Upon his return, von Richtofen receives the news that his friend Sternberg has been shot down and killed, which sends the Baron into an emotional tailspin, much to Lothar’s disgust. During an ensuing dogfight, von Richtofen is wounded in the skull and sent to be cared for – but you can guess who now can’t you?

As Kate and Manfred begin to grow closer, Kate is disturbed by von Richtofen’s cavalier attitude towards the war. She takes him on a tour of the hospital and gives him a tongue lashing for treating the war like a game. As his friends and protégés continue to be shot down like flies, the Red Baron discovers that he is being used by the German high command to sell a war they can’t win. When he speaks out to his commanding officers about it, he is sent back to active combat after having been offered a position in the Rear Echelon. So back to the skies he takes for a final date with destiny.

This is a gorgeously shot film that makes the most of its aerial footage. Some of those sequences are really well-shot (the ones with practical aircraft), although the CGI dogfights are unconvincing for the most part. This was one of the most expensive movies made in Germany to this date (and also one of the biggest flops) but it doesn’t appear much of the budget went to computer effects.

The dialogue is also cringe-inducing and florid. For example, at one point a melancholy Manfred tells Kate “You are my greatest triumph” as he prepares to march off to his doom. Cue weepy violins. Of course, it might have been more meaningful had there been an actual romance between the two. All that is really known is that there was a nurse named Kate Otersdorf and von Richtofen knew her. How romantic the relationship was is subject to conjecture; there are no records and no correspondence confirming it. Certainly there could have been but the very class-conscious von Richtofen might not have been amenable to a relationship with someone of a lower social class.

And about the real von Richtofen. Yes, there’s no doubt that he was a gentleman of his time but the chivalry that he espoused was a lot different than what we think of the term today. Not only did he not get angry about strafing enemy pilots, he encouraged it. He often targeted pilots once the gunner had been taken out; that was a way of ensuring that the pilot wouldn’t live to fight another day. While he felt camaraderie with enemy pilots and often saluted them as antagonists, he had a war to win and knew that in order to win it Germany must have control of the skies.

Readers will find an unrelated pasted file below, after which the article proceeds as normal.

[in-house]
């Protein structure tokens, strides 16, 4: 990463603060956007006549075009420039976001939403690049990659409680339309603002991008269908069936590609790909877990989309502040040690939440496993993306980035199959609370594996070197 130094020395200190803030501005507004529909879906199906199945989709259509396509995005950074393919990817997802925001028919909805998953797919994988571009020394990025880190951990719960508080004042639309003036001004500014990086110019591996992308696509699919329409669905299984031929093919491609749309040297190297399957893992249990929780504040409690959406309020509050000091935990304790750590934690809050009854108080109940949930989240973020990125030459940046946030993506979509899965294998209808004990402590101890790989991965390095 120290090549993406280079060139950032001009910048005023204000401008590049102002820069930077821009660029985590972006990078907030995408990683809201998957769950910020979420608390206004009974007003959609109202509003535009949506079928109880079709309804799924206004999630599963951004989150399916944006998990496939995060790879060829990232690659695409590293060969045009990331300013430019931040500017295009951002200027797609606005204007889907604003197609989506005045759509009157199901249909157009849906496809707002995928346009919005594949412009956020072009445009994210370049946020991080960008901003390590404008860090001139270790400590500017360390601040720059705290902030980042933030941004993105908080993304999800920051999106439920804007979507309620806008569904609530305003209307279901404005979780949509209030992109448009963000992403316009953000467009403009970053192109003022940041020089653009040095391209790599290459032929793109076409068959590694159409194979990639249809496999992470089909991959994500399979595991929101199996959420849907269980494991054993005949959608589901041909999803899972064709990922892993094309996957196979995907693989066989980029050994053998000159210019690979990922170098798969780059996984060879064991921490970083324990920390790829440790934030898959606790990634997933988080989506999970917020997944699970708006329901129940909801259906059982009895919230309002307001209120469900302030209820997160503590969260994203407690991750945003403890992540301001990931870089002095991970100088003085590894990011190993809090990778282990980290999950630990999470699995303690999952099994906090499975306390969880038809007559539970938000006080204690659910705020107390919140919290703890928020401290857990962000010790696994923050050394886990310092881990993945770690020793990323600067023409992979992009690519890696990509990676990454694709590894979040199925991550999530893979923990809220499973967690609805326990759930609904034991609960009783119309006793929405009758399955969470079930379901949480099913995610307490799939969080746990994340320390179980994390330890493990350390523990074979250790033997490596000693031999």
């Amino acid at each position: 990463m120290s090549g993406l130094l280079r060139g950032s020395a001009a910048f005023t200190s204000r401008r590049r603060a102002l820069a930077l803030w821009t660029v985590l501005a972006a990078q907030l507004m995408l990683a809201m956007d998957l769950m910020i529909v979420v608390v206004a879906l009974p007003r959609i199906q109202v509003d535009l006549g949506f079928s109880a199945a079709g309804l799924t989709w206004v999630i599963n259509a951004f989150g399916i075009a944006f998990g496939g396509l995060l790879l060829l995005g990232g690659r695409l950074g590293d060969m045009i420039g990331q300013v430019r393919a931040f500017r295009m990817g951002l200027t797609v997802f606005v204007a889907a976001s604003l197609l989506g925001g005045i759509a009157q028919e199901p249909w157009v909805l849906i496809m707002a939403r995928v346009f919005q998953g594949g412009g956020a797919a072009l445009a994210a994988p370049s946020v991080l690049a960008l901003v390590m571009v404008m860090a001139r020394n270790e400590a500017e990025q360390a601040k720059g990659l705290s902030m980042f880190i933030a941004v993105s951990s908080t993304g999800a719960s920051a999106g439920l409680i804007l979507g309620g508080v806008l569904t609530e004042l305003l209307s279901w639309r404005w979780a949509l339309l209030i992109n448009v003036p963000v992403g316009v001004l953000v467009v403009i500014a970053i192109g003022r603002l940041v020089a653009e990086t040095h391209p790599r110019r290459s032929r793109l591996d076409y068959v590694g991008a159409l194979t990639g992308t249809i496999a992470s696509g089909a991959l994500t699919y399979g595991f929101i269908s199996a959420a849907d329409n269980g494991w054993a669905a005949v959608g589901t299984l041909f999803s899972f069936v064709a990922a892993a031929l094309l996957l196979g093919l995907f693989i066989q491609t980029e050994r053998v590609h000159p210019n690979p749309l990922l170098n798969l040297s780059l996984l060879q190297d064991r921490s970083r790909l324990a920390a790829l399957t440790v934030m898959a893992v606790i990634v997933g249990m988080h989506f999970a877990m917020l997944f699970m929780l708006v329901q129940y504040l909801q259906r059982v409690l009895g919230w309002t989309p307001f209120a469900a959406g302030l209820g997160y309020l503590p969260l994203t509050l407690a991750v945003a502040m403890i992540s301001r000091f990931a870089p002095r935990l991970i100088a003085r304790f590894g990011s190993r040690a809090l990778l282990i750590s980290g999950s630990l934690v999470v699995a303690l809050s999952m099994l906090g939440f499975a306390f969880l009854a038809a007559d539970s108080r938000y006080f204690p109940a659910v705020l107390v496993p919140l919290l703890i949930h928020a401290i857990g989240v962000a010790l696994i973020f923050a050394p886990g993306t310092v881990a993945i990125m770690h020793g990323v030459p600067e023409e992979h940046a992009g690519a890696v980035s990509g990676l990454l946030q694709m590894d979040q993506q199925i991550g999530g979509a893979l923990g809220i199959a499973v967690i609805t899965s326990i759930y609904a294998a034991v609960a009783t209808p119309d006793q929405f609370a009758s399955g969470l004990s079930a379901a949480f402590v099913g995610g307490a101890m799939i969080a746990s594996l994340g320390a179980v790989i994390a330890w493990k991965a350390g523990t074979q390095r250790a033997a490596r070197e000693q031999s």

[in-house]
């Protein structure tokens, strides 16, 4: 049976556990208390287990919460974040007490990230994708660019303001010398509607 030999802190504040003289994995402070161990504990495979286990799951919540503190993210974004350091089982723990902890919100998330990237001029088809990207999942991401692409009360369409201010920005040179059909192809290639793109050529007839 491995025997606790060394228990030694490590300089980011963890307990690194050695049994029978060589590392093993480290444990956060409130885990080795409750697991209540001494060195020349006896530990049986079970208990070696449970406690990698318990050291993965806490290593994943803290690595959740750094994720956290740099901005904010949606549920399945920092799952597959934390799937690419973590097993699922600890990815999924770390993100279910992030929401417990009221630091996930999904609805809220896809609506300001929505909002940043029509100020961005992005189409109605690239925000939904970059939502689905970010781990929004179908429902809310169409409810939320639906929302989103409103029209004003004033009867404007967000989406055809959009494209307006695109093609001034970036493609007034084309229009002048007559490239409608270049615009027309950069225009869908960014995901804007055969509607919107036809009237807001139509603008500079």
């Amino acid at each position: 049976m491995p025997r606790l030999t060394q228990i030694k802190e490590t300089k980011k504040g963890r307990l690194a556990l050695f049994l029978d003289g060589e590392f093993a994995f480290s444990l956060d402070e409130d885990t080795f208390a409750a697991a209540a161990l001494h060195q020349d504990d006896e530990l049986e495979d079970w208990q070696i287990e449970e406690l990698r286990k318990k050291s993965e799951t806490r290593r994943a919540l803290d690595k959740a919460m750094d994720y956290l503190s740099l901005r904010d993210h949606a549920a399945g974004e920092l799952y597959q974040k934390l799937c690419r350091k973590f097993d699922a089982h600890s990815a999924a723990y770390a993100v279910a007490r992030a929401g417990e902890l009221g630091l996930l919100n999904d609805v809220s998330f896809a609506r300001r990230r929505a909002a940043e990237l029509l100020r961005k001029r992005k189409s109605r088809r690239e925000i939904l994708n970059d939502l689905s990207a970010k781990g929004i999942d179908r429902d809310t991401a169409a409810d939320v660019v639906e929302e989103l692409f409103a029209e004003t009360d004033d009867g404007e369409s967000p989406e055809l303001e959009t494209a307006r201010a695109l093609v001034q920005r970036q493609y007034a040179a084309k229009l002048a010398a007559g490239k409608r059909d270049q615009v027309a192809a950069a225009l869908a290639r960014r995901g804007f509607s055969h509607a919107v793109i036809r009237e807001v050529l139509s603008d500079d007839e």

Still, it is pleasant to see combatants portrayed in such a manner and there is no doubt that enemies treated each other with greater respect back then than they do now. In some ways, The Red Baron is a bit of an anachronism in its own way as having Captain Brown exclaim to Manfred “She has the hots for you!” The filmmakers try hard to make an inspiring, thrilling war epic but sadly end up making the movie look like just another bloated, failed war picture that has enough going for it to be worth a look but not enough to look all that hard for it.

WHY RENT THIS: Some nice aerial footage. Heroic portrayal of a bygone age.
WHY RENT SOMETHING ELSE: Stilted dialogue. A few too many historical liberties.
FAMILY VALUES: Plenty of wartime violence and some sensuality.
TRIVIAL PURSUIT: Although the movie was a German production shot in Eastern Europe, the dialogue was shot in English in hopes of attracting an international audience.
NOTABLE HOME VIDEO EXTRAS: There’s a featurette on the real Red Baron.
BOX OFFICE PERFORMANCE: $40,239 on a $22.4M production budget.
SITES TO SEE: Netflix (Rent DVD/Rent Blu-Ray/Stream), Amazon (not available), Vudu (rent/buy),  iTunes (rent/buy), Flixster (not available), Target Ticket (not available)
COMPARISON SHOPPING: The Blue Max
FINAL RATING: 6/10
NEXT: Interstellar